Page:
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Data from: Introduced ants reduce interaction diversity in a multi-species, ant-aphid mutualism


LeVan, Katherine E.; Barney, Sarah K.; Rankin, Erin E. Wilson (2018), Data from: Introduced ants reduce interaction diversity in a multi-species, ant-aphid mutualism, Dryad, Dataset,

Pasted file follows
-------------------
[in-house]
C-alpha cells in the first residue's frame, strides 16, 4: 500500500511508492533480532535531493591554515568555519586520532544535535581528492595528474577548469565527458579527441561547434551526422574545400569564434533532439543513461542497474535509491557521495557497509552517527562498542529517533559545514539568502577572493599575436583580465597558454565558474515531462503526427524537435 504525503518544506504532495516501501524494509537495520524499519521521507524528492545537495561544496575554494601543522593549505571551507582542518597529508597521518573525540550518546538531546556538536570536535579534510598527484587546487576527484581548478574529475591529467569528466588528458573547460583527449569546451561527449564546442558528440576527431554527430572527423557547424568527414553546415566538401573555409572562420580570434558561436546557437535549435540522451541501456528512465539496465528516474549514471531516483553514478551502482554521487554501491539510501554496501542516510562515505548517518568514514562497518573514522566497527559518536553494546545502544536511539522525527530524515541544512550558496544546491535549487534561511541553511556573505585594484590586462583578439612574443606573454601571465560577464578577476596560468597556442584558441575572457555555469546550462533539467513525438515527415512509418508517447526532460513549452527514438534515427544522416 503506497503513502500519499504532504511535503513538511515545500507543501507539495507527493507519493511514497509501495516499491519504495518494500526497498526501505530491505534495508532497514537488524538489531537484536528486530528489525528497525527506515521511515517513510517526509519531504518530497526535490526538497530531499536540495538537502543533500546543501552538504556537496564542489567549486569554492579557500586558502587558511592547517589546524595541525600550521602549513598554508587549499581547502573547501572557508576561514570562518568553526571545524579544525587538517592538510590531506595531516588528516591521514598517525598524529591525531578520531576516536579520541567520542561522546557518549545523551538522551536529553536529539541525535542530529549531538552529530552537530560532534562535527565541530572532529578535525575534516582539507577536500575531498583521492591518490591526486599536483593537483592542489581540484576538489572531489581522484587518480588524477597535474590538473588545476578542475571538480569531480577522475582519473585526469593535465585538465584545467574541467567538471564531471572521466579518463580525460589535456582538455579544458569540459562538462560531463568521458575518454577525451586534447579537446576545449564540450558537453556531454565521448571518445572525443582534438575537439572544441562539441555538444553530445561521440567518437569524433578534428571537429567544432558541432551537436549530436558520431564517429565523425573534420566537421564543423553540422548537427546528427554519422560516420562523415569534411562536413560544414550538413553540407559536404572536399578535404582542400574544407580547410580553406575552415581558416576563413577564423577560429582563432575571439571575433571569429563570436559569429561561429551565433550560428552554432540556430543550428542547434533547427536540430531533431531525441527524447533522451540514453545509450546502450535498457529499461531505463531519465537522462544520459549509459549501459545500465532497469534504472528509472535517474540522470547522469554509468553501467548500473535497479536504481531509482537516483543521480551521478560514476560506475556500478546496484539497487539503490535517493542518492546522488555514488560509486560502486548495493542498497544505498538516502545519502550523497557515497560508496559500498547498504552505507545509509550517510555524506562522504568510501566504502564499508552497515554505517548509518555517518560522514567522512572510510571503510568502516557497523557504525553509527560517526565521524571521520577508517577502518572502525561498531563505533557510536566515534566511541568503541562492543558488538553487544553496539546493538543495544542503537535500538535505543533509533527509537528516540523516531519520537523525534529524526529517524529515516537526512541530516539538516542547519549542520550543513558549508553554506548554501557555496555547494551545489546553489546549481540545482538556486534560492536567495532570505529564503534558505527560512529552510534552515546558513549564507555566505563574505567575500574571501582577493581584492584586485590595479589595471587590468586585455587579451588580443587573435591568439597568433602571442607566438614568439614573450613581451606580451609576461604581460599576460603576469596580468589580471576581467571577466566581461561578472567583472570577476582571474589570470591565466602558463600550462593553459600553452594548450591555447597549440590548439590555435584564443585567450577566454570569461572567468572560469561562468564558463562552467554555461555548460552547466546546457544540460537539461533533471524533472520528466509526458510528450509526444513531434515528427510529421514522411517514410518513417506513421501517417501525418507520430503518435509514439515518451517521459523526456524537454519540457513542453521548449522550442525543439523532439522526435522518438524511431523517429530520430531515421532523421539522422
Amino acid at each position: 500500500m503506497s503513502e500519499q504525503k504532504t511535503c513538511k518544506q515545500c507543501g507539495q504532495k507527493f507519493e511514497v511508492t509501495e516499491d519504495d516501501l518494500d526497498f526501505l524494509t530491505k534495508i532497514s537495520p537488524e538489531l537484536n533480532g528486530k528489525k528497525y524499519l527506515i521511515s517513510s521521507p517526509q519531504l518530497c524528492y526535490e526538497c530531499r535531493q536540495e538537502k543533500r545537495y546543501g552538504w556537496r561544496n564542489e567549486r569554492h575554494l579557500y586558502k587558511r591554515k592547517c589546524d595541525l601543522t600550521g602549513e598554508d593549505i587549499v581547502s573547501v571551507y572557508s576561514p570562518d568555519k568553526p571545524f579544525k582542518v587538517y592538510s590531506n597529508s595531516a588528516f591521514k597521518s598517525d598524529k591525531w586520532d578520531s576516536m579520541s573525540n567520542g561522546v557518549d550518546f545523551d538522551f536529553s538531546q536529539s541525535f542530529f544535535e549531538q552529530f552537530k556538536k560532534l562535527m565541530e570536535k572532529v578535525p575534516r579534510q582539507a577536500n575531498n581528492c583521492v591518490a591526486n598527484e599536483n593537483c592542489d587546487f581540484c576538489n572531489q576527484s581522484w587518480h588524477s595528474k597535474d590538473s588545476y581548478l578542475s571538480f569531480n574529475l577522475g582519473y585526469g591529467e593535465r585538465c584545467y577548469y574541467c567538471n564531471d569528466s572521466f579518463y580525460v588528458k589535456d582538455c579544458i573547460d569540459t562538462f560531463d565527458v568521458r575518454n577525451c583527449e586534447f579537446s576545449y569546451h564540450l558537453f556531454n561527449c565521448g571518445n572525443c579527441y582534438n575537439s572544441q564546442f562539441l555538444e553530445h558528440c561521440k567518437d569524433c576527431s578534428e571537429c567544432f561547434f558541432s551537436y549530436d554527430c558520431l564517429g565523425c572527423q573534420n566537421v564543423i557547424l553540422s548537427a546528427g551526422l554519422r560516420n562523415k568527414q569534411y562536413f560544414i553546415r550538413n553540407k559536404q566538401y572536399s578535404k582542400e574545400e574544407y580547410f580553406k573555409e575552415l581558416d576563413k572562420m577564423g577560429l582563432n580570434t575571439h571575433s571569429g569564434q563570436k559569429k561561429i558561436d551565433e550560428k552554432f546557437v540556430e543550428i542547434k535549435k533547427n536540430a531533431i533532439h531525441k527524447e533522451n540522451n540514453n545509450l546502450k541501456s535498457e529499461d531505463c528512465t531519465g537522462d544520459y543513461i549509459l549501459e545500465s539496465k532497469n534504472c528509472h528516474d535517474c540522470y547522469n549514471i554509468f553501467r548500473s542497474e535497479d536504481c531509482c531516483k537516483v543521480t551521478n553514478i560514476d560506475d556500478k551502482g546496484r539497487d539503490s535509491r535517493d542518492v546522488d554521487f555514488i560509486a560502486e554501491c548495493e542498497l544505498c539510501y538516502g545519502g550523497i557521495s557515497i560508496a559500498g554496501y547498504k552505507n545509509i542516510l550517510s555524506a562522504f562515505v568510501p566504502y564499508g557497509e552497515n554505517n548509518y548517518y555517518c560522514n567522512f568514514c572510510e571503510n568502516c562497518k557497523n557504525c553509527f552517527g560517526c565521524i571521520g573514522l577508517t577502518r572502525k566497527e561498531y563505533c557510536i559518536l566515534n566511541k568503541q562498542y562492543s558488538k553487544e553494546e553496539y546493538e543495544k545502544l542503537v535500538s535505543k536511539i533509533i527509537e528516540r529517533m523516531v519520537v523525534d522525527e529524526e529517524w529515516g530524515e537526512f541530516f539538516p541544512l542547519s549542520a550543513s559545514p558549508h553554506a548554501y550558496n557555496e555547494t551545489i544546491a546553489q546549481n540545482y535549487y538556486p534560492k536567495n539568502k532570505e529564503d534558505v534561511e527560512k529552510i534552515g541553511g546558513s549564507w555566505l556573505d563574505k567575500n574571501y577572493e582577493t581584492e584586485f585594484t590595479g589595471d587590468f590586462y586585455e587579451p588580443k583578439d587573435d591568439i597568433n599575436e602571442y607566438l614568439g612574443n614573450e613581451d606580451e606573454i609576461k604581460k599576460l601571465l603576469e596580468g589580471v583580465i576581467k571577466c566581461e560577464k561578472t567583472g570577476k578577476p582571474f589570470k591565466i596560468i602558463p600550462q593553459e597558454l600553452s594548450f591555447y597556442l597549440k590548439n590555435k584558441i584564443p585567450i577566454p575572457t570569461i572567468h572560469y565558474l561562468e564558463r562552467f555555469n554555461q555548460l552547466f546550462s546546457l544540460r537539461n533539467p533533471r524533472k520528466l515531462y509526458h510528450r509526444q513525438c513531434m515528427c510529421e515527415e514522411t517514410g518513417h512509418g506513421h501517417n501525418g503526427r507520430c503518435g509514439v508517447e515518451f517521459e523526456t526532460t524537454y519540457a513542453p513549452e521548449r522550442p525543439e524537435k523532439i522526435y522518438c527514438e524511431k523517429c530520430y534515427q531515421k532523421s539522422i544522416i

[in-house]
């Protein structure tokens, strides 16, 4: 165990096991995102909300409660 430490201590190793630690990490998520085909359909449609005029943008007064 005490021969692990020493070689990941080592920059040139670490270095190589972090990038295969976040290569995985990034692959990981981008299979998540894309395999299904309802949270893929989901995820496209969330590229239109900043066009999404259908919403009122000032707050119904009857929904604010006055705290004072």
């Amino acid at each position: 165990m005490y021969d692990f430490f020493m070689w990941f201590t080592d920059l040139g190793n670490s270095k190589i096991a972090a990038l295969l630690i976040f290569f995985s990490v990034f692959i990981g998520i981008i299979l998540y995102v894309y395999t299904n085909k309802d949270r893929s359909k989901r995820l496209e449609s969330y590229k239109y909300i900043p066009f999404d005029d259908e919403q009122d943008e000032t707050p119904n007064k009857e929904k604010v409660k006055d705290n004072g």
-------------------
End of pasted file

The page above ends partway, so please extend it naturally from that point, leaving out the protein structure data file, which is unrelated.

Mutualisms contribute in fundamental ways to the origin, maintenance and organization of biological diversity. Introduced species commonly participate in mutualisms, but how this phenomenon affects patterns of interactions among native mutualists remains incompletely understood. Here we examine how networks of interactions among aphid-tending ants, ant-tended aphids, and aphid-attacking parasitoid wasps differ between 12 spatially paired riparian study sites with and without the introduced Argentine ant Linepithema humile in southern California. To resolve challenges in species identification, we used DNA barcoding to identify aphids and screen for parasitoid wasps (developing inside their aphid hosts) from 170 aphid aggregations sampled on arroyo willow Salix lasiolepis. Compared to uninvaded sites, invaded sites supported significantly fewer species of aphid-tending ants and ant-tended aphids. At invaded sites, for example, we found only two species of ant-tended aphids, which were exclusively tended by L. humile, whereas at uninvaded sites we found 20 unique ant–aphid interactions involving eight species of ant-tended aphids and nine species of aphid-tending ants. Ant–aphid linkage density was thus significantly lower at invaded sites compared to uninvaded sites. We detected aphid parasitoids in 14% (28/198) of all aphid aggregations. Although the level of parasitism did not differ between invaded and uninvaded sites, more species of wasps were detected within uninvaded sites compared to invaded sites. These results provide a striking example of how the assimilation of introduced species into multi-species mutualisms can reduce interaction diversity with potential consequences for species persistence.

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